The entity, which counts 210 arbitrary arrests, warns about “the consequences of the new package of regulations that the Government of Miguel Díaz-Canel intends to put into effect in December.”

Among the new laws that are now in force, Decree 349 is included, which “imposes severe governmental controls on artistic creation and dissemination in private spaces,” as well as “other rules that limit even more the work of the self-employed in sectors as critical as transportation.”

According to the Observatory, “These measures reflect the reactionary spirit that dominates the government of Diaz-Canel, who does not know how or does not want to make life easier for citizens.”

The Observatory’s executive director, Alejandro González Raga, harshly criticized the attitude of the Spanish president Pedro Sánchez during his visit to the island, for having “an agenda completely alienated from human rights.”

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The 14ymedio team is committed to serious journalism that reflects the reality of deep Cuba. Thank you for joining us on this long road. We invite you to continue supporting us, but this time by becoming a member of 14ymedio. Together we can continue to transform journalism in Cuba.

The Exodus is the Consequence of Despair

The poor, the persecuted and those crushed by political repression know that there is a better world and that it is elsewhere, within reach of a raft, an difficult road or a border river. (EFE)

14ymedio bigger14ymedio, Carlos Alberto Montaner, Miami, 3 December 2018 — The image of the 21st century is that of fleeing multitudes. Who can forget the photo of Alan Kurdi, the three-year-old boy drowned in the Mediterranean when his Syrian-Kurdish family tried to flee from the hell organized by the Russians to support the despot Assad? He looked like he was sleeping (or rather snoozing, the baby was so small and cute).

Or the images of the caravans of Central Americans, especially Hondurans, who were trying to cross the border to the United States. Or the sub-Saharan Africans who travel crammed in small boats towards an uncertain European destination of drugs, prostitution or, in the best of cases, sale of counterfeit goods in makeshift stalls.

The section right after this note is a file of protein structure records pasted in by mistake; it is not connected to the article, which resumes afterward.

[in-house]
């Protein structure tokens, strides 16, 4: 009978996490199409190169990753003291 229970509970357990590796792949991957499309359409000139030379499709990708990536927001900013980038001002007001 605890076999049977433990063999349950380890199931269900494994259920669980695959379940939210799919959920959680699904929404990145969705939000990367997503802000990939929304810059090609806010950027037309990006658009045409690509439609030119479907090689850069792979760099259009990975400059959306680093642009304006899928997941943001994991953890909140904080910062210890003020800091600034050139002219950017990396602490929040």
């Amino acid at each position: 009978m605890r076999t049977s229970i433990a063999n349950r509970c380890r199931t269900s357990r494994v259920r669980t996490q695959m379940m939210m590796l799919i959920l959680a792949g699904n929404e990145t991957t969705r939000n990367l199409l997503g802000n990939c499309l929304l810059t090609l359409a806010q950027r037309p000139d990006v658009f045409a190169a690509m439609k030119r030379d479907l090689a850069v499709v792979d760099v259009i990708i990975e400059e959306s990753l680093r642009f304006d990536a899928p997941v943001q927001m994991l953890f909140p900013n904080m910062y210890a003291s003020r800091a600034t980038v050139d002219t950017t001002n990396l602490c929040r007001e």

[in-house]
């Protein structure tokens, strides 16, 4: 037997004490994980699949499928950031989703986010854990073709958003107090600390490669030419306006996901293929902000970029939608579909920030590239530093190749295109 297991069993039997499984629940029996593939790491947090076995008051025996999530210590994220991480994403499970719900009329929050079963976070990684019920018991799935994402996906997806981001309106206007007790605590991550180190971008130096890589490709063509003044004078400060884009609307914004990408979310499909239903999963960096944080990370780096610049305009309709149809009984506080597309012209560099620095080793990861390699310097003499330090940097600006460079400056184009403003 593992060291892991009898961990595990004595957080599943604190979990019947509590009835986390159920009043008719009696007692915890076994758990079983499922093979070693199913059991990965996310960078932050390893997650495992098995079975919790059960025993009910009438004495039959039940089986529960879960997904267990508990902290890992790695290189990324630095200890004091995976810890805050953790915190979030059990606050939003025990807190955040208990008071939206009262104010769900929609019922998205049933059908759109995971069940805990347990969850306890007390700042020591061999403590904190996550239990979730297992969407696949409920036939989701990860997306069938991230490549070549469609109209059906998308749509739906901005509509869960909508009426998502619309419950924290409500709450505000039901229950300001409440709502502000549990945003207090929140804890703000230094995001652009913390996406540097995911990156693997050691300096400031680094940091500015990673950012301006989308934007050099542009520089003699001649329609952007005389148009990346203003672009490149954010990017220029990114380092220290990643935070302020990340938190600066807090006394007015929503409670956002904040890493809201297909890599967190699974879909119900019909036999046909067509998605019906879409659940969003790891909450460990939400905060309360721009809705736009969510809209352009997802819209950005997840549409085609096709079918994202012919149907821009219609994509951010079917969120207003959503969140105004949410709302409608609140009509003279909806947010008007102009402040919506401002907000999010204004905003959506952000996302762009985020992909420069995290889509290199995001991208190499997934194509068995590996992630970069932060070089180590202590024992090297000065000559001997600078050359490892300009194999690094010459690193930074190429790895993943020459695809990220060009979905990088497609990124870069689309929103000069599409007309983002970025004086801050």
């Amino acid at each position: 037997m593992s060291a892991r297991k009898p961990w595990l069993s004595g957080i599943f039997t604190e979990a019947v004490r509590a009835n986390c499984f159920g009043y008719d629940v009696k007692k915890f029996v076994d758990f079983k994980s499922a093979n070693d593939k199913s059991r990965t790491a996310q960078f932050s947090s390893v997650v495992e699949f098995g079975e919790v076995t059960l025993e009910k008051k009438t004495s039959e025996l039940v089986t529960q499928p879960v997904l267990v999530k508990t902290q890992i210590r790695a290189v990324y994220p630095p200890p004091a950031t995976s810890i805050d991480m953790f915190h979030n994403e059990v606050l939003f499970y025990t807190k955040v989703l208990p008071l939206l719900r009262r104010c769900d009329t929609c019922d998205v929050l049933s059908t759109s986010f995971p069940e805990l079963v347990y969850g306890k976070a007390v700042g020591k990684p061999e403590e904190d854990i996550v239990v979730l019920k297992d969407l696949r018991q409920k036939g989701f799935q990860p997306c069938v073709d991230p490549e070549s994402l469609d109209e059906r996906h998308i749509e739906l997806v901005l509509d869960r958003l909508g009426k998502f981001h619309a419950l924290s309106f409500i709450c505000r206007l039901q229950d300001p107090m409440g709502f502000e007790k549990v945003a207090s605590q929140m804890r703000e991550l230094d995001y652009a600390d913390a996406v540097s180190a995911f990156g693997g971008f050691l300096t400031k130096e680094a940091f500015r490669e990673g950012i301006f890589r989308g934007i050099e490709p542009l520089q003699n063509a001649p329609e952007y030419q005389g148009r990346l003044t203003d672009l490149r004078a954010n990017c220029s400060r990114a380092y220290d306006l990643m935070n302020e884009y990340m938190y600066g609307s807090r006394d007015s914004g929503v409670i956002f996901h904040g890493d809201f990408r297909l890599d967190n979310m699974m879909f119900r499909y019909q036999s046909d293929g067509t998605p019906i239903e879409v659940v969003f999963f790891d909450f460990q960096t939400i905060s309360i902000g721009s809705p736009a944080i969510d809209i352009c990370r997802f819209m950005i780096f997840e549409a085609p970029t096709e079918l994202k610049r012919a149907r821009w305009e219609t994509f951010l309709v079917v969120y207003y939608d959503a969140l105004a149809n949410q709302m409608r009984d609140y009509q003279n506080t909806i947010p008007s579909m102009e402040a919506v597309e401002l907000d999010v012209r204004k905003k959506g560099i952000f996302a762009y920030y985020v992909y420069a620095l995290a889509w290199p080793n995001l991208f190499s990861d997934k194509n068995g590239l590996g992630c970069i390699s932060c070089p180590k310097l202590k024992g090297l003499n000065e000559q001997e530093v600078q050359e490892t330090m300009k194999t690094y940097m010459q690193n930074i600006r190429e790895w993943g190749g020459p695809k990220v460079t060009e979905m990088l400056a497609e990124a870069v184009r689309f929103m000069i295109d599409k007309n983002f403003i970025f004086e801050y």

We have to do something. The phenomenon is universal. The poor, the persecuted and those crushed by political repression know that there is a better world and that it is elsewhere, within reach of a raft, a difficult road or a border river. Movies, television, social networks give constant news of those happy nations in which it is possible to dream of a different future. When we know that we are condemned to live poorly under the boots of our oppressors, the psychological need to escape arises. continue reading

This is what happened in 1980 when Fidel Castro announced that he was removing the police guard from the Embassy of Peru in Havana and anyone who wanted to could take asylum there. The Commander thought it a few dozen people would go there. Eleven thousand people entered in a few hours. Everyone crammed together. It was an unusual drama. It was a daring outpost to the millions of Cubans who had ascertained that their lives would inevitably be miserable and they could do nothing to improve them because the government interfered with prohibitions and absurd controls.

Leaving one’s country forever is like deciding to commit suicide. Suicides take their own lives when they see no way out of their misfortunes. It was this same urgency that fed the Central American caravans. They were failed societies with no hope of improvement. It is not poverty. There are poor people in Panama and Costa Rica and there are no natives of those countries in the midst of the flood of Central American immigrants. Panama and Costa Rica, in fits and starts, are liberal democracies in which it is possible to dream of a better future. There were poor people in pre-Chavez Venezuela and the country continued to receive immigrants with dreams. The exodus is the consequence of despair.

What can be done? The first thing is to relieve the victims. Cure them. Feed them. Give them back their lost dignity. I know because I was one of those victims. In September 1961, I arrived in Miami from Havana on a flight that brought asylum seekers from the Venezuelan embassy in Cuba. I was 18 years old. They did not tell me what I had to do, but they gave me the tools so that I could decide how to seek my own happiness and that of my family.

Unfortunately, this is something that can not be left to the democratic method. Societies tend to be severe with strangers. Maybe it’s part of our genetic load. The only mass gathering of Cubans in 1939 was called to block the way for the poor Jews fleeing the Nazi horror. The newspapers of the time say that 40,000 Havanans congregated to oppose this immigration. The image of the inhabitants of Tijuana throwing stones at the Central American caravans are an eloquent expression of these atavistic rejections.